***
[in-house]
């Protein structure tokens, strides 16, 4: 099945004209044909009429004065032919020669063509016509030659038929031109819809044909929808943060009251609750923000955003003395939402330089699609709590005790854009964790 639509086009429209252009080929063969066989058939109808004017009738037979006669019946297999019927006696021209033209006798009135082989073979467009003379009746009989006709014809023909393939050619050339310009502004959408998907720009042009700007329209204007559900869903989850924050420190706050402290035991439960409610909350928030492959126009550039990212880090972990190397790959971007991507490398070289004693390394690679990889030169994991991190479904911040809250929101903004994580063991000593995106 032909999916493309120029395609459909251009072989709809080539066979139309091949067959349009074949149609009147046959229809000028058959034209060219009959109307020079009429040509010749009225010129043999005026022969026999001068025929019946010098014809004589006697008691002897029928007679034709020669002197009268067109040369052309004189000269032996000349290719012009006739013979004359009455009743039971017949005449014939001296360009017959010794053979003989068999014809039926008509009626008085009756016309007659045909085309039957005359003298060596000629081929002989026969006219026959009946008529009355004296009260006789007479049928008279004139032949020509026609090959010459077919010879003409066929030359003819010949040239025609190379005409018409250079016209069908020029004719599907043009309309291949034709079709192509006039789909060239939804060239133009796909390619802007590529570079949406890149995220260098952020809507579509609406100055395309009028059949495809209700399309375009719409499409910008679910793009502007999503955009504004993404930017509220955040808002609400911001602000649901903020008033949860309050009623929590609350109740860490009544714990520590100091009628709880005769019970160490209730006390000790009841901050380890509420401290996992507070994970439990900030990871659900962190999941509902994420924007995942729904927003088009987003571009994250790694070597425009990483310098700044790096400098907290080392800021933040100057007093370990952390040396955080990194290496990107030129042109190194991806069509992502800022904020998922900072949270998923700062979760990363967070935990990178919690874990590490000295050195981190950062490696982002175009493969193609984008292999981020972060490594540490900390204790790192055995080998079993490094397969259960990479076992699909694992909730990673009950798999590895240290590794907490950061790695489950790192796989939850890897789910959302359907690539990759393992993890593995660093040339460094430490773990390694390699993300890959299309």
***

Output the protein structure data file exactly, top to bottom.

[in-house]
């Protein structure tokens, strides 16, 4: 099945004209044909009429004065032919020669063509016509030659038929031109819809044909929808943060009251609750923000955003003395939402330089699609709590005790854009964790 639509086009429209252009080929063969066989058939109808004017009738037979006669019946297999019927006696021209033209006798009135082989073979467009003379009746009989006709014809023909393939050619050339310009502004959408998907720009042009700007329209204007559900869903989850924050420190706050402290035991439960409610909350928030492959126009550039990212880090972990190397790959971007991507490398070289004693390394690679990889030169994991991190479904911040809250929101903004994580063991000593995106 032909999916493309120029395609459909251009072989709809080539066979139309091949067959349009074949149609009147046959229809000028058959034209060219009959109307020079009429040509010749009225010129043999005026022969026999001068025929019946010098014809004589006697008691002897029928007679034709020669002197009268067109040369052309004189000269032996000349290719012009006739013979004359009455009743039971017949005449014939001296360009017959010794053979003989068999014809039926008509009626008085009756016309007659045909085309039957005359003298060596000629081929002989026969006219026959009946008529009355004296009260006789007479049928008279004139032949020509026609090959010459077919010879003409066929030359003819010949040239025609190379005409018409250079016209069908020029004719599907043009309309291949034709079709192509006039789909060239939804060239133009796909390619802007590529570079949406890149995220260098952020809507579509609406100055395309009028059949495809209700399309375009719409499409910008679910793009502007999503955009504004993404930017509220955040808002609400911001602000649901903020008033949860309050009623929590609350109740860490009544714990520590100091009628709880005769019970160490209730006390000790009841901050380890509420401290996992507070994970439990900030990871659900962190999941509902994420924007995942729904927003088009987003571009994250790694070597425009990483310098700044790096400098907290080392800021933040100057007093370990952390040396955080990194290496990107030129042109190194991806069509992502800022904020998922900072949270998923700062979760990363967070935990990178919690874990590490000295050195981190950062490696982002175009493969193609984008292999981020972060490594540490900390204790790192055995080998079993490094397969259960990479076992699909694992909730990673009950798999590895240290590794907490950061790695489950790192796989939850890897789910959302359907690539990759393992993890593995660093040339460094430490773990390694390699993300890959299309």